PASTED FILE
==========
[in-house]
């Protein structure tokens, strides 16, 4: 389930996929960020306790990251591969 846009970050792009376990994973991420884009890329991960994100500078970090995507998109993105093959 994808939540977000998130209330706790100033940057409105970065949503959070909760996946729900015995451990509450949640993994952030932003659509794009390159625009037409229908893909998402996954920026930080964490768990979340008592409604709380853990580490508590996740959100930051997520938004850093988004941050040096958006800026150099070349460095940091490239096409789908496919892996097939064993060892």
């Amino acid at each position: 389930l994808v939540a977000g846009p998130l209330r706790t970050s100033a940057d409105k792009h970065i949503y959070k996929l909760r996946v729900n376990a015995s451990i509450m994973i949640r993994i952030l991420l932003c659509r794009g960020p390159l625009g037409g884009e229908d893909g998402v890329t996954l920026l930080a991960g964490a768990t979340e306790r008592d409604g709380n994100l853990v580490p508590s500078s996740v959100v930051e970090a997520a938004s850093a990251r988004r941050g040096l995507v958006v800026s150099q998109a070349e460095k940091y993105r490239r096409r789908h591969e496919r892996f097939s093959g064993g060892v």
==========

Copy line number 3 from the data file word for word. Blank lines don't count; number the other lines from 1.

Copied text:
């Amino acid at each position: 389930l994808v939540a977000g846009p998130l209330r706790t970050s100033a940057d409105k792009h970065i949503y959070k996929l909760r996946v729900n376990a015995s451990i509450m994973i949640r993994i952030l991420l932003c659509r794009g960020p390159l625009g037409g884009e229908d893909g998402v890329t996954l920026l930080a991960g964490a768990t979340e306790r008592d409604g709380n994100l853990v580490p508590s500078s996740v959100v930051e970090a997520a938004s850093a990251r988004r941050g040096l995507v958006v800026s150099q998109a070349e460095k940091y993105r490239r096409r789908h591969e496919r892996f097939s093959g064993g060892v």